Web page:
Rathbones Weekly Commentary
Review of the week: Bonds go bananas…
Bondholders sell government debt aggressively as inflation concerns mount, but are investors overpaying for inflation protection?
Boring people often have the best parties. They don’t have too many, so when things get jangly they really lean into the excitement. That pretty well sums up bond markets in recent weeks.
The 10-year UK government bond yield has jumped 20 basis points so far this month and is now trading above 1.21%. That’s roughly double where it was at the beginning of September. Yields in the US have been moving higher as well, but at a more benign pace (the 10-year yield is just more than 1.60%, up about 12 basis points on the beginning of this month).
Rising yields means the value of UK gilts and US treasuries are falling – investors are selling government bonds because their low fixed returns look unattractive in a world where inflation and/or central bank interest rates are higher. These fears about greater inflation have become especially acute in the UK. Take British inflation-linked government bonds (known as ‘index-linked gilts’ or ‘linkers’). Unlike ‘conventional’ bonds, the coupon payments of linkers and the capital they return to you at maturity rise in line with inflation. This protects you from arguably the greatest threat to a sovereign bond besides default: inflation. To get this protection, investors are willing to pay more for an index-linked gilt than a conventional one. Exactly how much more, like with everything, is determined by how worried people are about the risk at the time they buy it.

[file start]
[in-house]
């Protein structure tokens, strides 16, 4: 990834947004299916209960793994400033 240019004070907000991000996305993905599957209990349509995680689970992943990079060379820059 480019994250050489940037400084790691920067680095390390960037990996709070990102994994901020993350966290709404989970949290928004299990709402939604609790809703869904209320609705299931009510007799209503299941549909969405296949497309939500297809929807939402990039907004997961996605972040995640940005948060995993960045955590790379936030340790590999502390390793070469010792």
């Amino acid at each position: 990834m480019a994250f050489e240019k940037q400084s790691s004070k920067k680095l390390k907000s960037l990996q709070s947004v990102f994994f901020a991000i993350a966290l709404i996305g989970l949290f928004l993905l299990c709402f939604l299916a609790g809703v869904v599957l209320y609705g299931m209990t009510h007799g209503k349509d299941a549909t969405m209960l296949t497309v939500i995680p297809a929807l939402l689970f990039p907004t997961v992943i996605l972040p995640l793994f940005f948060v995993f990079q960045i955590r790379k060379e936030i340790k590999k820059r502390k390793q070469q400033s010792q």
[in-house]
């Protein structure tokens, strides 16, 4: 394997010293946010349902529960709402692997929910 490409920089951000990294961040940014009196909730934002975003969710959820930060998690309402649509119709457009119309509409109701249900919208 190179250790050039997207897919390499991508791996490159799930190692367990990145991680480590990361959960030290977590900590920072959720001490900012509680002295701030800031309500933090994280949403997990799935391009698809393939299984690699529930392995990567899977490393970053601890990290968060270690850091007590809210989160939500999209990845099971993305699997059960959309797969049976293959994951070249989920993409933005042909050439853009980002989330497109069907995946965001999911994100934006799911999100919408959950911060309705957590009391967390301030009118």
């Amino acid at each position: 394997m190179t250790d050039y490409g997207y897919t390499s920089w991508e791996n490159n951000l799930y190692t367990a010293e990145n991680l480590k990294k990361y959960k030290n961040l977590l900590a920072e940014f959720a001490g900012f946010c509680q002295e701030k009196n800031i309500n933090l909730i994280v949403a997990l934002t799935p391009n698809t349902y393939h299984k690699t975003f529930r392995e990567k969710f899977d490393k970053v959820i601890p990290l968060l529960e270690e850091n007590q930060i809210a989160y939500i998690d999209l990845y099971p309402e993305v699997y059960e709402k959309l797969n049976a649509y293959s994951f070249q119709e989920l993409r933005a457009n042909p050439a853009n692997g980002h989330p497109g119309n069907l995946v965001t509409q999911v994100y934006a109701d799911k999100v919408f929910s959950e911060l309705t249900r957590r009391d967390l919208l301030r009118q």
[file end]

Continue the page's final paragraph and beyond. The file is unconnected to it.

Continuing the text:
So how worried about UK inflation are bondholders right now? Quite a lot. By comparing how much more money people are willing to pay for an index-linked gilt as opposed to a conventional gilt with the same maturity, you can figure out how much inflation investors are assuming will occur over the life of the bonds. Because the more you pay today for a linker, the higher the inflation rate needs to be over the coming years to ensure that the extra cash you get from the index-linking boosts your return above that of the conventional. In the parlance, this assumed average annual inflation rate is the ‘breakeven’.
Over the summer, five-year linkers were considered pretty expensive because their breakeven inflation rate was hovering around 3.5%. In other words, if you bought a linker in the summer UK inflation would need to average more than 3.5% each year for the next five years for your investment to beat the return of a five-year conventional gilt. That’s a lot of inflation given the average inflation rate over the past decade was just 2.7%. Neatly, 2.7% was actually the breakeven rate a year ago. Last week, the breakeven broke through 4.0%, an assumed level of inflation that is quite eye-popping.
This surge in inflation concerns has been driven by the continued global supply bottlenecks for goods, raw materials, energy and labour. The price of Brent oil has surpassed $80 a barrel for the first time since 2018 and Europe is battling a shortage of gas. However, it really is time to take a breath. We know that the pandemic has pulled many markets out of sorts – lumber computer chips, travel – but these markets have adapted and started to regulate themselves with increased supply. These market reactions aren’t finished (and some are yet to begin) and they take months, not weeks. Yet they certainly won’t take five years.